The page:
Spoiler alert: it's a lot! I saw it for myself as an intern 30 years ago at Warner Bros. Sadly, it hasn't changed in all of those years.
Here's a link to the article. You may have to sign up to read it (totally worth it) so here are a few highlights or lowlights:
The handful of Black creatives who are in prominent off-screen, “above the line” positions (that is, creator, producer, writer, or director) find themselves primarily responsible for providing opportunities for other Black off-screen talent. Unless at least one senior member of a production is Black, Black talent is largely shut out of those critical roles.
Emerging Black actors receive significantly fewer chances early in their careers to make their mark in leading roles, compared with white actors, and they have a lower margin for error.
Both film and TV still have very little minority representation among top management and boards; film in particular is less diverse than relatively homogenous sectors such as energy, finance, and transport.
A complex, interdependent value chain filled with dozens of hidden barriers and other pain points reinforces the racial status quo in the industry. Based on our research, we catalogued close to 40 specific pain points that Black professionals in film and TV regularly encounter as they attempt to build their careers.
Barriers that undermine equity in content development, financing, marketing, and distribution come at a substantial cost to the film and TV industry. We estimate that the film and TV industry could unlock more than $10 billion in annual revenues simply by addressing these barriers, the equivalent of a 7 percent expansion in baseline industry revenues.1 Our estimates are based on closing the representation deficit for Black off-screen talent, achieving production and marketing budget parity, and giving Black-led properties equal international distribution. As noted elsewhere in the article, these frictions that suppress industry revenues are unjustified with respect to performance.
For example, a recent report from Creative Artists Agency and Parrot Analytics found that the demand for shows where at least 40 percent of the cast is diverse (in line with the US Census estimate for the nonwhite population) has more than doubled in the last three years (more than 112 percent), outpacing the growth in the number of these shows that have made it to air (more than 42 percent).3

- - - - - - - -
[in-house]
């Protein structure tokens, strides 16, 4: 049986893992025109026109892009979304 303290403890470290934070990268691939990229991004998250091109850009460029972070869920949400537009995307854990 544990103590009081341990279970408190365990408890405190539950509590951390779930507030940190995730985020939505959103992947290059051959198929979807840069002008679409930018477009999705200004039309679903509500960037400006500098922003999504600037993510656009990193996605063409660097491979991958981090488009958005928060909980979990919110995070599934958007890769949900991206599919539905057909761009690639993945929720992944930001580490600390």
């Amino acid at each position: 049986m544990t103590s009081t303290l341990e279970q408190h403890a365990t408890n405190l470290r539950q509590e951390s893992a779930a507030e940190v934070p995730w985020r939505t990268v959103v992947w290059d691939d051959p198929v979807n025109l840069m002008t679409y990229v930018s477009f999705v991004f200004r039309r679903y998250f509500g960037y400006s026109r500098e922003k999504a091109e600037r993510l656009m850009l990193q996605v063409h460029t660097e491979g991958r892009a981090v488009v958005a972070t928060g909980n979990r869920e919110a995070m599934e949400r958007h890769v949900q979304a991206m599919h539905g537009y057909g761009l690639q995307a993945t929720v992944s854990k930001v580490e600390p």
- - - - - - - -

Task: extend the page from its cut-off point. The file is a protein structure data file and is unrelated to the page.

The lack of Black executives in film and TV has troubling knock-on effects throughout the industry. For example, as one Black executive explained, “Many former studio execs get production deals as independent producers affiliated with the studio, so whatever inequity is prevalent in the studios will carry over to the mix of producers.”
I can attest to this:
Financial. Breaking into the industry is often only possible following years of work without pay or for pay that is insufficient to cover basic necessities (for instance, paying off student loans or supporting less well-off family members). As one white executive acknowledged, when talent is just starting out, work in the industry is “considered a privileged apprenticeship. The pay is sh*tty and, let’s be honest, that rules certain people out from the job.” McKinsey research has shown that there is a wide and persistent gap in wealth between Black and white families in the United States, with the median Black family having about $150,000 less than the median white family. The result: low or no pay excludes many Black Americans from Hollywood from the start. Work in the industry also tends to be temporary and contract based, making it less accessible to those who do not have personal savings, an inheritance, or family money to fall back on.
Possibilities for a path forward
It will likely take sweeping, industry-wide changes to increase representation of Black talent in film and TV.
Increasing the amount of racial diversity and representation in film and TV is no small task. Overcoming the hidden barriers and cozy networks that still dominate the complex ecosystem will require sustained collaboration among many different organizations. A few have begun to take individual, discrete steps focused on increasing Black-led content, while Fortune 1000 companies pledged $66 billion last year to racial-equity initiatives in the wake of George Floyd’s killing. As encouraging as those moves are, however, it will likely take sweeping, industry-wide changes, perhaps spearheaded by an independent, third-party organization, to change this workplace.
1. Ensure diverse representation, especially among off-screen talent and executives
Key entities such as studios, networks, streaming companies, agencies, and production companies could aspire to achieve a specific target for Black and nonwhite representation across all levels and roles—including in the boardroom, which remains predominantly white—and make those goals public to hold themselves accountable. Matching the share of the US population that is Black (13.4 percent) and nonwhite (40 percent) would seem a logical place to start. Industry leaders could focus on increasing representation in important decision-making and gatekeeping positions, including hiring committees. They could also set intersectional targets, including for representation of Black women.